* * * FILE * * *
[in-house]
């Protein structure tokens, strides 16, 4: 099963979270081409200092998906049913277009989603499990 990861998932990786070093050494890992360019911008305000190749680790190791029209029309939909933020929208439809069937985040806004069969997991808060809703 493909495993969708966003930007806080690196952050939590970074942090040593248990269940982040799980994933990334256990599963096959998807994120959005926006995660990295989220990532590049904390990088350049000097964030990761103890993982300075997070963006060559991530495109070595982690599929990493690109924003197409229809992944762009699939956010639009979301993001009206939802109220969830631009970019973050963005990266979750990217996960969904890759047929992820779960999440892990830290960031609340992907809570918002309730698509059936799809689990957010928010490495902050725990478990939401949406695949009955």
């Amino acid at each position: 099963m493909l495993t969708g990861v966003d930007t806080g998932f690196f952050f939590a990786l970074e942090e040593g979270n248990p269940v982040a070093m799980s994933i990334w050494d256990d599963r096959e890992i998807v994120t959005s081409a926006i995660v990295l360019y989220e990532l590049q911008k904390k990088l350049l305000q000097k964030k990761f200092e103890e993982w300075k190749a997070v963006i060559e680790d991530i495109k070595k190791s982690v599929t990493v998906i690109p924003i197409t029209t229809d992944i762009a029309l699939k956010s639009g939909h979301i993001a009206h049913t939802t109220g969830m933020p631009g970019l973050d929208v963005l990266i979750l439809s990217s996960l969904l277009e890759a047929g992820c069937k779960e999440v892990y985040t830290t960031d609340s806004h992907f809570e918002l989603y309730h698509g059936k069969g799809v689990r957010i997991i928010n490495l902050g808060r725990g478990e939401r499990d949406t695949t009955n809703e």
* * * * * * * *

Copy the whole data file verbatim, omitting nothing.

[in-house]
């Protein structure tokens, strides 16, 4: 099963979270081409200092998906049913277009989603499990 990861998932990786070093050494890992360019911008305000190749680790190791029209029309939909933020929208439809069937985040806004069969997991808060809703 493909495993969708966003930007806080690196952050939590970074942090040593248990269940982040799980994933990334256990599963096959998807994120959005926006995660990295989220990532590049904390990088350049000097964030990761103890993982300075997070963006060559991530495109070595982690599929990493690109924003197409229809992944762009699939956010639009979301993001009206939802109220969830631009970019973050963005990266979750990217996960969904890759047929992820779960999440892990830290960031609340992907809570918002309730698509059936799809689990957010928010490495902050725990478990939401949406695949009955």
């Amino acid at each position: 099963m493909l495993t969708g990861v966003d930007t806080g998932f690196f952050f939590a990786l970074e942090e040593g979270n248990p269940v982040a070093m799980s994933i990334w050494d256990d599963r096959e890992i998807v994120t959005s081409a926006i995660v990295l360019y989220e990532l590049q911008k904390k990088l350049l305000q000097k964030k990761f200092e103890e993982w300075k190749a997070v963006i060559e680790d991530i495109k070595k190791s982690v599929t990493v998906i690109p924003i197409t029209t229809d992944i762009a029309l699939k956010s639009g939909h979301i993001a009206h049913t939802t109220g969830m933020p631009g970019l973050d929208v963005l990266i979750l439809s990217s996960l969904l277009e890759a047929g992820c069937k779960e999440v892990y985040t830290t960031d609340s806004h992907f809570e918002l989603y309730h698509g059936k069969g799809v689990r957010i997991i928010n490495l902050g808060r725990g478990e939401r499990d949406t695949t009955n809703e």